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Caryl Churchill Biography

(1938– ), Owners, Objections to Sex and Violence, Light Shining in Buckinghamshire, Vinegar Tom, Cloud Nine

British playwright, born in London, educated in Canada and at Oxford University. She first attracted critical notice with Owners (1972), a sardonic comedy about the effects of property and profiteering on personal relationships. This was followed by Objections to Sex and Violence (1975), an exploration of the subjects of the title; Light Shining in Buckinghamshire (1975), about radical politics in the Cromwellian era; Vinegar Tom (1976), about the witchhunts and misogyny of the same era; and Cloud Nine (1979), a serio-comedy which moves from the colonies in Victorian times to contemporary London, and requires some of its actors to embody more than one gender as well as more than one character, by way of debating the uncertainties and confusions of sexuality. The impressive Top Girls (1982) opens with a surreal dinner party, hosted by the high-achieving managing director of a secretarial agency, Marlene, whose guests include exemplary women from history and legend, but in the realistic second half some harsh suggestions are made about the nature of women's ‘liberation’, Thatcherism, and the ‘enterprise culture’ of the 1980s. There followed Fen (1983), a portrait of a troubled rural community in East Anglia, and researched by the author in conjunction with the Joint Stock Company, which presented it; Serious Money (1987), a Jonsonian comedy of humours about financial practice and malpractice in the City of London; Mad Forest (1990), the result of field trips to Romania with drama students, and about that country before, during, and after the uprising against Ceausescu; and The Skriker (1994), a highly visual piece in which creatures from fairytales and folklore invade the lives of two working-class girls. Caryl Churchill is a socialist and a feminist, but her best plays are notable for their intelligent and openminded exploration of social, political, and moral issues, as well as for their stylistic inventiveness.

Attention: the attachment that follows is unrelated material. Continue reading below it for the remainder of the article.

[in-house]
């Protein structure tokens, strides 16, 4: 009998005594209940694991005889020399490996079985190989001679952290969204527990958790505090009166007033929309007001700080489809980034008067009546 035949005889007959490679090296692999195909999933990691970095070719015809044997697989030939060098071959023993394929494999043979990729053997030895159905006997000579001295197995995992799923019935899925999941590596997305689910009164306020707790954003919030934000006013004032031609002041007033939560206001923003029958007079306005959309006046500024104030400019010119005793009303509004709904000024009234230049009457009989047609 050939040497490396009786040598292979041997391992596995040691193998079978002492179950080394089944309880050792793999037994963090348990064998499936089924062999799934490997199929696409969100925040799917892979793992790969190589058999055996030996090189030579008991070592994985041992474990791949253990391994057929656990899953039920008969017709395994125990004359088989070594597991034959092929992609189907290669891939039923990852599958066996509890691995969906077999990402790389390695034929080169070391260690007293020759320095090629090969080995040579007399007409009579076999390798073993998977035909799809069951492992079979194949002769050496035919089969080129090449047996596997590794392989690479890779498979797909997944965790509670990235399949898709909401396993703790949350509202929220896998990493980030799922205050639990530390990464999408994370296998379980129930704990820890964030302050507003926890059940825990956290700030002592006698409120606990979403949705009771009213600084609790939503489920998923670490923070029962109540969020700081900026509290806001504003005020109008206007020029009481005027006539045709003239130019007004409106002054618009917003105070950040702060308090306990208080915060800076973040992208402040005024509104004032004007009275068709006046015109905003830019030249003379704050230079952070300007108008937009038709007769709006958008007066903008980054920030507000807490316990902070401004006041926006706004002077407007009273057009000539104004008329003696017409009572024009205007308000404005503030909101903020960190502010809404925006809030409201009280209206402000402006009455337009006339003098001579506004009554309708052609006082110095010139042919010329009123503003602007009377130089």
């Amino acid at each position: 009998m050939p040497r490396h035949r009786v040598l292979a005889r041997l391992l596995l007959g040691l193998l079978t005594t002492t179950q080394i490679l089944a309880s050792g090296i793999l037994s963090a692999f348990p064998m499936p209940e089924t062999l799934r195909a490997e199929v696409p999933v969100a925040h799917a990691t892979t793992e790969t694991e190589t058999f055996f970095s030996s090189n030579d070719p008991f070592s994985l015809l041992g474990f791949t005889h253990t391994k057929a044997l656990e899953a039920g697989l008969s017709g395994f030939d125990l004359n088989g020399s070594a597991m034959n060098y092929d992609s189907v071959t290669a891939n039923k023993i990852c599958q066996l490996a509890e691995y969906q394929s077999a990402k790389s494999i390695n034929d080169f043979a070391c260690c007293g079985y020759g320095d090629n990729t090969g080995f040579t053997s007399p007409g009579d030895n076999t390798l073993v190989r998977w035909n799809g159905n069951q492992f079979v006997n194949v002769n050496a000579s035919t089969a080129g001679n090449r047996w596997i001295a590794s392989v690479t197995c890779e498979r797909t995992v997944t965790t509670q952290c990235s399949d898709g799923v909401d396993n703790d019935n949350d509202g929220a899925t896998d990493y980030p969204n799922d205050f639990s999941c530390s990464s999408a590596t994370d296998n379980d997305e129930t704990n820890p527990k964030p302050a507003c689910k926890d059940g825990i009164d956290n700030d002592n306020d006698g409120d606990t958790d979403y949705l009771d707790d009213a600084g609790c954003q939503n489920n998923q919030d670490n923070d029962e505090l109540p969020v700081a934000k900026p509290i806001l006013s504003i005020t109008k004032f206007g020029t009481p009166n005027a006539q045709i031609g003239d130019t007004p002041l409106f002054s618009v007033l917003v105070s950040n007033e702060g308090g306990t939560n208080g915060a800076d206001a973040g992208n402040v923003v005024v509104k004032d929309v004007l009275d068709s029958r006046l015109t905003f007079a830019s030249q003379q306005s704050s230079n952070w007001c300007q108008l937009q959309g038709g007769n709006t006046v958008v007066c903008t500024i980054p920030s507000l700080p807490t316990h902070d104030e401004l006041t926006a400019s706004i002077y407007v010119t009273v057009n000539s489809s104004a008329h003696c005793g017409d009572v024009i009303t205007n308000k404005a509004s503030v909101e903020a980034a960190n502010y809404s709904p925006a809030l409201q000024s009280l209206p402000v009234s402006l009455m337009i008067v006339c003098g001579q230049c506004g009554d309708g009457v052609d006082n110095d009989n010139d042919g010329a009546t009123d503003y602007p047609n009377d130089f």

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Literature Reference: American Literature, English Literature, Classics & Modern FictionEncyclopedia of Literature: Cheltenham Gloucestershire to Cockermouth Cumbria